Prove it if you can? E-commerce and jurisdiction: the ECJ further completes the jigsaw in Emrek

As tweeted last week, the Court of Justice has clarified the scope of the consumer title of the Brussels-I Regulation in Case C-218/12 Emrek. In Spicheren, a town close to the German border, Mr Sabranovic sells second-hand motor vehicles. He had an internet site on which French telephone numbers and a German mobile telephone number were mentioned, together with the respective international codes. Mr Emrek, who resides in Saarbrücken (Germany) and who learned through acquaintances (not via the internet) of Mr Sabronovic’s business went there and purchased a second-hand motor vehicle.

Subsequently, Mr Emrek made claims against Mr Sabronovic under the warranty before the Amtsgericht (District Court) Saarbrücken. Mr Emrek took the view that, under Regulation No 44/2001, that court had jurisdiction to hear such an action. It was clear from the set-up of Mr Sabranovic’s website that his commercial activity was also directed to Germany. However, it was also clear that the contract that had been concluded was not the result of that direction: Mr Emrek had heard from the business by word of mouth, not the internet.  Must there be a causal link between the means employed to direct the commercial activity to the Member State of the consumer’s domicile, namely the internet site, and the conclusion of the contract with the consumer?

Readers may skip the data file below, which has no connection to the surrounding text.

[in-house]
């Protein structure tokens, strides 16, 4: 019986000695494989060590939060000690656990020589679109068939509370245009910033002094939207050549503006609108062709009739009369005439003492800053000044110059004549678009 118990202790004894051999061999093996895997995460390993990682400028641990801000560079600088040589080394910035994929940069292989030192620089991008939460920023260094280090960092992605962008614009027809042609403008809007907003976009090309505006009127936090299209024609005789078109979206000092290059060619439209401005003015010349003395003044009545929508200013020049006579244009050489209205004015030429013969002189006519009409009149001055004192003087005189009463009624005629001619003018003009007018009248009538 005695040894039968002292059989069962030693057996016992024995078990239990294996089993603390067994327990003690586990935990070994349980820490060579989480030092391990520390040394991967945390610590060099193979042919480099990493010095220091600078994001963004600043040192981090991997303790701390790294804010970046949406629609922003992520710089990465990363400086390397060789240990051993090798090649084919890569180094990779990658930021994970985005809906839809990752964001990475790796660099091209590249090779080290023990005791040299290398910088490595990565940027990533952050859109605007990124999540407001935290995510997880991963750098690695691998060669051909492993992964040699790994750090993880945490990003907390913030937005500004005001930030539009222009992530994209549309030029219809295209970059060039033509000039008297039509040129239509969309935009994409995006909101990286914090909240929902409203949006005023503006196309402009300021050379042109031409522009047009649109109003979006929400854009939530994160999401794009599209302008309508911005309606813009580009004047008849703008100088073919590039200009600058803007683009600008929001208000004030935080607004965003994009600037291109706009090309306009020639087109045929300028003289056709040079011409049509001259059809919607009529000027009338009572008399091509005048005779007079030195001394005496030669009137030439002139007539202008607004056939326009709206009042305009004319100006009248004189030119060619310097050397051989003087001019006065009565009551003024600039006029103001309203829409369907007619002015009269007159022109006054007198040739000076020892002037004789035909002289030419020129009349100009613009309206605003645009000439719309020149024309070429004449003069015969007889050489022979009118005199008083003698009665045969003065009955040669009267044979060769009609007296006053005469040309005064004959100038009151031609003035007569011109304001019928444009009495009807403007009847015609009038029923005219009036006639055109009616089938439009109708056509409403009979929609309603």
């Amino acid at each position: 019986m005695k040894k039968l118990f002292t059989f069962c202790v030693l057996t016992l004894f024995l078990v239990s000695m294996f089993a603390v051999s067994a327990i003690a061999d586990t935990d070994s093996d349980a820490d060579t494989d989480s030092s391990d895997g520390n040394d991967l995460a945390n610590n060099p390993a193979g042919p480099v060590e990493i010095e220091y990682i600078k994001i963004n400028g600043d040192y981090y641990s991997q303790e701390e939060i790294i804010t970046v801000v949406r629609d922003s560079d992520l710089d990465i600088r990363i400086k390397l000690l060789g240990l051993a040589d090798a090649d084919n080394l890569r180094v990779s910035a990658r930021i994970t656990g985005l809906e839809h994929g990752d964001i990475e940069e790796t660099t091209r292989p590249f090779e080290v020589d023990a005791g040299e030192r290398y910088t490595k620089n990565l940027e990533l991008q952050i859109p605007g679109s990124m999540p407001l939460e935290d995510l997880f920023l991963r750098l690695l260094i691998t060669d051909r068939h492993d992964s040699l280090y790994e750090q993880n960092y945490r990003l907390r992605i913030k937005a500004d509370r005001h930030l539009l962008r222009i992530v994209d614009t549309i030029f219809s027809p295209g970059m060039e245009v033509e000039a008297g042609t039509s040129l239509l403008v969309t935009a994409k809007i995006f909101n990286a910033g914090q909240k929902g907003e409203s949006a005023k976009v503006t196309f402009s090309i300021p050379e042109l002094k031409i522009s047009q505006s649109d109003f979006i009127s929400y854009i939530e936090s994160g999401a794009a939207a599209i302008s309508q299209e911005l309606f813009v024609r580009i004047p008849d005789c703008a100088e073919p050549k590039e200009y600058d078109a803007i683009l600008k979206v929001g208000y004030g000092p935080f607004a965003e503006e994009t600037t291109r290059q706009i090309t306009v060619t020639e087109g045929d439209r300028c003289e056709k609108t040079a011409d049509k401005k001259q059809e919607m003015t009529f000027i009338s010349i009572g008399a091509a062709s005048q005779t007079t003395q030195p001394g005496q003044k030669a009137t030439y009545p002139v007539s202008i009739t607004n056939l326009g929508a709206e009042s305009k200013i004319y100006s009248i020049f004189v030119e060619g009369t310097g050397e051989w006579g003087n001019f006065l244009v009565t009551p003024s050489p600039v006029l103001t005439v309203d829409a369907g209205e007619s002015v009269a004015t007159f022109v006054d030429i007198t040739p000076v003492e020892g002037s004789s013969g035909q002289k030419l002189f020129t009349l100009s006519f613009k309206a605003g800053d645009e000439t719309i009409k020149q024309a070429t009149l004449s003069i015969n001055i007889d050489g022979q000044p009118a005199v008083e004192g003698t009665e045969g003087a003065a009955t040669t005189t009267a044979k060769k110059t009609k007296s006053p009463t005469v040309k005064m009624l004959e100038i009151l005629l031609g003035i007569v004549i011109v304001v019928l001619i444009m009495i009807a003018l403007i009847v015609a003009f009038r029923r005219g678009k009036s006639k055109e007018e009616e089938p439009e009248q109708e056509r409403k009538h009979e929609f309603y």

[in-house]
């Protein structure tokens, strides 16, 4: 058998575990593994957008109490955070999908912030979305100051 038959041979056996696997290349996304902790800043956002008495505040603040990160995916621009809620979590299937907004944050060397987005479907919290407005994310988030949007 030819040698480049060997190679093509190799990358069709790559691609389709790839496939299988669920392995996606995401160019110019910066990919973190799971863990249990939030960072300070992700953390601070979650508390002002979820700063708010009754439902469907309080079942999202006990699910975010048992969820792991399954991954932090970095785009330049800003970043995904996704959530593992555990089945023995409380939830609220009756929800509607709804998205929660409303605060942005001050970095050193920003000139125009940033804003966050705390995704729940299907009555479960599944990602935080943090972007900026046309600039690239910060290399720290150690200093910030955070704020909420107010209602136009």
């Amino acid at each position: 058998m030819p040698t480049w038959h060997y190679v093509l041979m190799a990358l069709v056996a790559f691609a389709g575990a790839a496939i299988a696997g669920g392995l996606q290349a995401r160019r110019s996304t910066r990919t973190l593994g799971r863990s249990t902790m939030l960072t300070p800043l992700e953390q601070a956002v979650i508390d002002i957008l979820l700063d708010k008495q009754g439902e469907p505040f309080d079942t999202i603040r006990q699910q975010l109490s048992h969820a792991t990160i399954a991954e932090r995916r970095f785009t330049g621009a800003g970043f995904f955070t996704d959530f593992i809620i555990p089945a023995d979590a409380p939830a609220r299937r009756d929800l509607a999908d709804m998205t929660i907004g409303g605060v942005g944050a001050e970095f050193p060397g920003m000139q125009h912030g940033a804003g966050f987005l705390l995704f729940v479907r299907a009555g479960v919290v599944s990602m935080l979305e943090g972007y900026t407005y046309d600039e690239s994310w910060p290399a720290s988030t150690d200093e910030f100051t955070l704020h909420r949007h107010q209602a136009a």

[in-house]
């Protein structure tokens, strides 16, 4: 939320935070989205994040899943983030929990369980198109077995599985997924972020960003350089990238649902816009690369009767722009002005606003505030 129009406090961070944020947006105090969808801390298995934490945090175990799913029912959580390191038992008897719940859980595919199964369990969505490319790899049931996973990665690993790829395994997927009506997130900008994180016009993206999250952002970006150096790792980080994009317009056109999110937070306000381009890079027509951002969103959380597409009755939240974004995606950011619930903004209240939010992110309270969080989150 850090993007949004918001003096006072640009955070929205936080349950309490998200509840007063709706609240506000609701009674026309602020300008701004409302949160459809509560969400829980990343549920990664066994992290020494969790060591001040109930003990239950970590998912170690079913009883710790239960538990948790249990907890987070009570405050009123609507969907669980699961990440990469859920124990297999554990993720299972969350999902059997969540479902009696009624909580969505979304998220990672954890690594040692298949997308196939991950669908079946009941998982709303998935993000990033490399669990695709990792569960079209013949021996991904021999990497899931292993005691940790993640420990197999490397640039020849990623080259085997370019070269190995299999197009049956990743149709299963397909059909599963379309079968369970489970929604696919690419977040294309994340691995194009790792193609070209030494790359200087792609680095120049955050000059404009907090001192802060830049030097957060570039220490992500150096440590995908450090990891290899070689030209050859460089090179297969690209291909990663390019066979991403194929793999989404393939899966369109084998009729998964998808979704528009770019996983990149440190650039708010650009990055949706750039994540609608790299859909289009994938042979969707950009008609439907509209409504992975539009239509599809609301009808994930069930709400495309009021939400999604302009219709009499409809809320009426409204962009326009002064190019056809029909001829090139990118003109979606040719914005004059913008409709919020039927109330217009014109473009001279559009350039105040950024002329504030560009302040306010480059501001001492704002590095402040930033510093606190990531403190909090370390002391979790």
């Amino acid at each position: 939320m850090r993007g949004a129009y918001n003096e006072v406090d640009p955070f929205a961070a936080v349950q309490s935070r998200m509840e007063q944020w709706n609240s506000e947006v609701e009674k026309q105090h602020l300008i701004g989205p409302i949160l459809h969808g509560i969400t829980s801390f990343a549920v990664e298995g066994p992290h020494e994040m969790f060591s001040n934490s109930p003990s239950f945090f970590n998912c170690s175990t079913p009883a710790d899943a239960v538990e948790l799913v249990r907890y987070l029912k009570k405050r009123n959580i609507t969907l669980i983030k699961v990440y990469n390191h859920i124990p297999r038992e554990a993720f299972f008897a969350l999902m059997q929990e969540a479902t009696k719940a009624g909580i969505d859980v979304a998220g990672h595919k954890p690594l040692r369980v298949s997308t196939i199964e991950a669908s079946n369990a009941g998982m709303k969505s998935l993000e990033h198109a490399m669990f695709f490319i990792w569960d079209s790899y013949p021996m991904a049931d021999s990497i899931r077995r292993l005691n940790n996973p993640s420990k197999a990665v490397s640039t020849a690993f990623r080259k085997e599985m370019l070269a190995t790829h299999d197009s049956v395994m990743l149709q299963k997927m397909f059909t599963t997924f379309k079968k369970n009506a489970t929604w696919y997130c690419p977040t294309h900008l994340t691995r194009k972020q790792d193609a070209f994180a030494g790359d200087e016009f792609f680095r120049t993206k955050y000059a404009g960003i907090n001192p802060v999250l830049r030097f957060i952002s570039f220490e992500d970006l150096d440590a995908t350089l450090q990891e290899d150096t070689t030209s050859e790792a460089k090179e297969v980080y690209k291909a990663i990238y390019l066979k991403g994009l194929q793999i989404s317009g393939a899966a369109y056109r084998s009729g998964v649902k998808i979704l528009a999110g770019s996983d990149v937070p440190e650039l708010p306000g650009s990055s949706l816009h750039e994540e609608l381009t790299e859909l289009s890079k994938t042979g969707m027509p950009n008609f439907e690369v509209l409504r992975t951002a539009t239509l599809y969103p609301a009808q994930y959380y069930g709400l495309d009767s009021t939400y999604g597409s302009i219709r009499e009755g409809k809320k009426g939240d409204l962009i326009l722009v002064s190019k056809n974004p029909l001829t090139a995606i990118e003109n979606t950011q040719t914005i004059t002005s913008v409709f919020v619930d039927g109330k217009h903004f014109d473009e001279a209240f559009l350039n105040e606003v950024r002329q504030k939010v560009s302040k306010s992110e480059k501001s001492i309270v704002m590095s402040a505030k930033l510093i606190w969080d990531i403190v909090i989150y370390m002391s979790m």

The Court held that requiring such causal link would raise questions of burden of proof. Difficulties related to proof of the existence of a causal link would tend to dissuade consumers from bringing actions before the courts of their domicile and would therefore weaken the protection of consumers pursued by the regulation. However if and when that causal link is in fact established, it would constitute strong evidence which may be taken into consideration by the national court to determine whether the activity of the professional trader is ‘directed at’ the Member State of the consumer’s domicile.

The Court’s judgment could have certainly swayed differently. There are – among other textual – reasons for arguing pro requiring a causal link between the activities directed at the consumer’s place of domicile, and the eventual contract. The ECJ pushes out the consumer protection boat yet a little further.

I can’t quite think of a pun to end this posting. I’ll just end it. Geert.

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  1. #1 by Geert Van Calster on 21/10/2013 - 7:12 AM

    Reblogged this on blog.coleurope.eu.

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